Wednesday, September 26, 2012

Brick Oven Initiative

Last Friday, September 21, I gave a talk at the Common Ground Country Fair, held in Unity, Maine by the Maine Organic Farmers and Gardeners Association.

The attendees asked many questions about initiating projects in their area with community brick ovens.  Thank you to the attendees.  Questions are the starting point of solutions.

In preparing for the talk, I composed a range of photos of community brick ovens from the past to the present (the talk was focused on the future).  I asked myself 'what has changed about the need for a community brick oven, from early times to the present?'

The answer I came up with is that the current has switched direction.
In earlier times it was a given that a community needed a brick oven to produce the quantity of bread and other baked goods since every household didn't or couldn't bake their own daily supply. 

Now, the brick oven draws the community of bakers and participants to itself.   The cliche, "If you build it, they will come." applies.

I have found this to be true with brick ovens, farmers' markets, agritourism (farms set up to host people interested in getting their hands dirty while vacationing).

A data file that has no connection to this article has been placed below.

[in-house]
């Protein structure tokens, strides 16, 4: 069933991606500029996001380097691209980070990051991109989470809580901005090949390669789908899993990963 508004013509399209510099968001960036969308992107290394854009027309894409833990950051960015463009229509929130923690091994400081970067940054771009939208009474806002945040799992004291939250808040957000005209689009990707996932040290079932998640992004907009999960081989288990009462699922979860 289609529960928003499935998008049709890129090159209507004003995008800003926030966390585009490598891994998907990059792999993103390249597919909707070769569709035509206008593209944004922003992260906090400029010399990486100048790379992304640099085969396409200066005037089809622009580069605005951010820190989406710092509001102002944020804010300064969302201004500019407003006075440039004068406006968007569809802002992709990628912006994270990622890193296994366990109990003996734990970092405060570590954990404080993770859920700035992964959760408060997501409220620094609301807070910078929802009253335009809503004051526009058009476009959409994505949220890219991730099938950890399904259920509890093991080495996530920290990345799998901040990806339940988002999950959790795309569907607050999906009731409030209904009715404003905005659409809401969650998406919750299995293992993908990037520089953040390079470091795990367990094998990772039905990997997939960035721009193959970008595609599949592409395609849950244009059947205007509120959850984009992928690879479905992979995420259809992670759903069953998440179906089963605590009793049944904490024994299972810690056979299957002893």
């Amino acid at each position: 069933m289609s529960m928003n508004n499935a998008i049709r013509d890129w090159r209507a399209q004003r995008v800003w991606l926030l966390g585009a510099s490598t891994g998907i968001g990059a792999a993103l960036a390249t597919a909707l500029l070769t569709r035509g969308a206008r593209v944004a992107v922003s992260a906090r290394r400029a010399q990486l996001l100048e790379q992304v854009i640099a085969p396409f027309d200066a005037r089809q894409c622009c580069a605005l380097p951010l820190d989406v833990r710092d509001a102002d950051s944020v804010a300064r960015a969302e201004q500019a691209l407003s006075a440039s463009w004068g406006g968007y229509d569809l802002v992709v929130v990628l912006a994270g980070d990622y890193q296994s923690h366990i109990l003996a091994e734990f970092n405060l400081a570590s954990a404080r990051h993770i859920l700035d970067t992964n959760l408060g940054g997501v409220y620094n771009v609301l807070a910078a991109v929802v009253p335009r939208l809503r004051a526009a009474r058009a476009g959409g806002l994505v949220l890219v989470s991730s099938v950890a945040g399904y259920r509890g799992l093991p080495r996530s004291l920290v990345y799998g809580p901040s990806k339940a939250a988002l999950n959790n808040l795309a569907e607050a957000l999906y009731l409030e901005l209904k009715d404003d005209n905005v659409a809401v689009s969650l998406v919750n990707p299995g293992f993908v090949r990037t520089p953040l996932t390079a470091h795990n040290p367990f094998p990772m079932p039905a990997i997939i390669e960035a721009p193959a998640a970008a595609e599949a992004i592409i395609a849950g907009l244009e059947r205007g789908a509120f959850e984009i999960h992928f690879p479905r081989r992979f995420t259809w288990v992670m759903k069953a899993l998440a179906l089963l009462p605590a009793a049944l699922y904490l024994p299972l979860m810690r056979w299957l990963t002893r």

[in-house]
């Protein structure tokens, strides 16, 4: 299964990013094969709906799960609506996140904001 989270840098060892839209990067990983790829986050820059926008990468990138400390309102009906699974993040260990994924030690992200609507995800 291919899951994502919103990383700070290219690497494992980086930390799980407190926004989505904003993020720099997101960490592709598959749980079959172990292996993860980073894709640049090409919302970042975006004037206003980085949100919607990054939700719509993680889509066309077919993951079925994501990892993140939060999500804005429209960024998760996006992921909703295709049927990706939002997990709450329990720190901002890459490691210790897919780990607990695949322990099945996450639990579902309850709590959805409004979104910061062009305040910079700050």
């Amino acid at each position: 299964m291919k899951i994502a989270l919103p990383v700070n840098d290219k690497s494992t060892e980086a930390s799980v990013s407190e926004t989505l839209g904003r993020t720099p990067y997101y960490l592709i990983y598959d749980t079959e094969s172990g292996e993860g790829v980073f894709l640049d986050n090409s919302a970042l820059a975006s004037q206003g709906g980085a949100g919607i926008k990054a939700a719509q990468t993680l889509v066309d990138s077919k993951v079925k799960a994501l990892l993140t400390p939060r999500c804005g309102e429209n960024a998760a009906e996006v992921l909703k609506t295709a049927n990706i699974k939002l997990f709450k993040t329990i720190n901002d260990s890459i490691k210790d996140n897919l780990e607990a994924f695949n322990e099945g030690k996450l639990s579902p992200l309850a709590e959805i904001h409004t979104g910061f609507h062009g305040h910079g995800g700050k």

When asked if a town might fund a community oven, I surmised that it would be low on their list of 'to-do's' if on it at all.  We can define community in so many ways; our town certainly, but also our fellow gardeners, our school or university, our extended family.

However we define community, once an oven exists, it will draw new people and the community of the brick oven will grow.

I built my first brick oven (a portable) because a few friends had talked about building one and didn't and because I thought that a portable brick oven would allow communities to share an oven without specifying a location.  It has worked.  Not only has my portable oven traveled hundreds of miles, but now, I am traveling thousands of miles to build them for others.

'Just Do It'

No comments:

Post a Comment